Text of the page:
Credit: NASA/Swift/NOAO/Michael Koss and Richard Mushotzky (Univ. of Maryland)
Turned on By the Bump
As things go, galaxies are rather gregarious. If our sun was shrunk to the size of a basketball in Washington DC, the next nearest star would be a located near Los Angeles. But if a galaxy were basketball sized, the next nearest galaxy, on average, would be a basketball located only a few meters away. And the way galaxies fly around there's a good chance they'll collide. That sounds bad to a dweller on a planet orbiting a star in one of the colliding galaxies, but don't worry - the chances that two stars will collide are infinitesimal. But galactic collisions do have rather dramatic impact: they can severely distort the distributions of gas and dust (and dark matter?). And now, thanks to the Swift Gamma-ray space observatory, we know that that galaxy collisions play a particularly important role in feeding their inner supermassive black hole. A recent high-energy survey by Swift has provided the clearest view of these supermassive black holes yet obtained. This survey shows that the brightest supermassive black holes tend to be found in colliding galaxies. Despite being so bright, many of these supermassive black holes are so covered by gas and dust that most of their visible radiation never reaches the earth. But the high energy radiation that Swift can detect passes right through this material. The image above shows a small selection of hard bright supermassive black holes detected by Swift's Burst Alert Telescope (which likes to keep busy when not hunting Gamma-ray bursts). All are clearly within colliding galaxies. These observations help confirm the long-suspected theory that nuclear activity in many galaxies is driven by galactic interactions. Maybe our own Milky Way nucleus is only awaiting the touch of a nearby galaxy to turn on. If so it won't have too long to wait - only a few billion years.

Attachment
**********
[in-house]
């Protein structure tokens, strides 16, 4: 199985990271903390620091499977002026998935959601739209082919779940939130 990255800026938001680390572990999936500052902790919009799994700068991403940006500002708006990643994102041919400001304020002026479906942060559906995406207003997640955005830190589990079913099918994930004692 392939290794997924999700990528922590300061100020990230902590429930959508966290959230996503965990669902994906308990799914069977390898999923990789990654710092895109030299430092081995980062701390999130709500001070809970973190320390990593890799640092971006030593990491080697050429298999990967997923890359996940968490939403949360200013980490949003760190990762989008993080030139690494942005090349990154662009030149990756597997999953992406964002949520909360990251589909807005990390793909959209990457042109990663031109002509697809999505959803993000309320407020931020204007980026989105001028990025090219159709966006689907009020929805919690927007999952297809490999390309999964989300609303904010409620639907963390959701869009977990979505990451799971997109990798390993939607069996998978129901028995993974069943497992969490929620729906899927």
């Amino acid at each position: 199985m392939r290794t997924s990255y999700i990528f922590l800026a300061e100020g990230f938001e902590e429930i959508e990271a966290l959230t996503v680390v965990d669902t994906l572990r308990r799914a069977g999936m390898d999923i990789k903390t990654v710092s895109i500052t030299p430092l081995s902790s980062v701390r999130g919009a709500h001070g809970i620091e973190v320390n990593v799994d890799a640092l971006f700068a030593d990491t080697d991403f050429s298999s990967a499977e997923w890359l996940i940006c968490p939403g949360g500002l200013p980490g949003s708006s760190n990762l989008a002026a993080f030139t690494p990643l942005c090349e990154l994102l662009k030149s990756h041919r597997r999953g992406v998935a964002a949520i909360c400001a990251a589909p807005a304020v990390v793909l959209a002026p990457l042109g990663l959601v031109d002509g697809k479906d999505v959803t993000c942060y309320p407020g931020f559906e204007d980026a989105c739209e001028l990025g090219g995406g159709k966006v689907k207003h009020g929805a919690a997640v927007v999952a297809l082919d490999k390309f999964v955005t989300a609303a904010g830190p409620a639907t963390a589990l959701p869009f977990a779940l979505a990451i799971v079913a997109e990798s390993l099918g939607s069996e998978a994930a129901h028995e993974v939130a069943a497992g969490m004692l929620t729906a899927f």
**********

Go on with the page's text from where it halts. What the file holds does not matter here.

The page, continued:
Published: May 31, 2010
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Page Author: Dr. Michael F. Corcoran
Last modified Monday, 07-Jun-2010 09:35:41 EDT